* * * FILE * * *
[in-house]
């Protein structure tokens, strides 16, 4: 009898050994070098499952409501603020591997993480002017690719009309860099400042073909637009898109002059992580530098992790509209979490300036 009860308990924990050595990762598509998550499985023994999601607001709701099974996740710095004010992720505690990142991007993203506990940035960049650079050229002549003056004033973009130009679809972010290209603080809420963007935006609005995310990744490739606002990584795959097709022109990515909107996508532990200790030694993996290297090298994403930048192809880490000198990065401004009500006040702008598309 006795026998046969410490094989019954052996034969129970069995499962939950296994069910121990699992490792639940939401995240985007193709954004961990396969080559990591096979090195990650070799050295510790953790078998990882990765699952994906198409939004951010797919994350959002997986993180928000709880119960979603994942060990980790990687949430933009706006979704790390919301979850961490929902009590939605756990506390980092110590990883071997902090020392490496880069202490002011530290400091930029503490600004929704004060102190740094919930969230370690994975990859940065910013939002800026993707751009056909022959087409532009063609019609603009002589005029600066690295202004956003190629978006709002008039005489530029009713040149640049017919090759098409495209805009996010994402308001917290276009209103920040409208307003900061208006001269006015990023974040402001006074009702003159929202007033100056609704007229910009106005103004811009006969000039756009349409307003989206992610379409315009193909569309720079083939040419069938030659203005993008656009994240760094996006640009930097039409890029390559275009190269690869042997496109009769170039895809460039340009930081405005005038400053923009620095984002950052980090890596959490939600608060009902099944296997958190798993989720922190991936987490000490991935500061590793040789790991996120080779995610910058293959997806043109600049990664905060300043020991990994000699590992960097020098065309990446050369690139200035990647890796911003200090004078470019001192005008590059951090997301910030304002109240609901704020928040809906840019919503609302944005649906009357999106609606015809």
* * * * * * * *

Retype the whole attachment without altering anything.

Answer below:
[in-house]
């Protein structure tokens, strides 16, 4: 009898050994070098499952409501603020591997993480002017690719009309860099400042073909637009898109002059992580530098992790509209979490300036 009860308990924990050595990762598509998550499985023994999601607001709701099974996740710095004010992720505690990142991007993203506990940035960049650079050229002549003056004033973009130009679809972010290209603080809420963007935006609005995310990744490739606002990584795959097709022109990515909107996508532990200790030694993996290297090298994403930048192809880490000198990065401004009500006040702008598309 006795026998046969410490094989019954052996034969129970069995499962939950296994069910121990699992490792639940939401995240985007193709954004961990396969080559990591096979090195990650070799050295510790953790078998990882990765699952994906198409939004951010797919994350959002997986993180928000709880119960979603994942060990980790990687949430933009706006979704790390919301979850961490929902009590939605756990506390980092110590990883071997902090020392490496880069202490002011530290400091930029503490600004929704004060102190740094919930969230370690994975990859940065910013939002800026993707751009056909022959087409532009063609019609603009002589005029600066690295202004956003190629978006709002008039005489530029009713040149640049017919090759098409495209805009996010994402308001917290276009209103920040409208307003900061208006001269006015990023974040402001006074009702003159929202007033100056609704007229910009106005103004811009006969000039756009349409307003989206992610379409315009193909569309720079083939040419069938030659203005993008656009994240760094996006640009930097039409890029390559275009190269690869042997496109009769170039895809460039340009930081405005005038400053923009620095984002950052980090890596959490939600608060009902099944296997958190798993989720922190991936987490000490991935500061590793040789790991996120080779995610910058293959997806043109600049990664905060300043020991990994000699590992960097020098065309990446050369690139200035990647890796911003200090004078470019001192005008590059951090997301910030304002109240609901704020928040809906840019919503609302944005649906009357999106609606015809």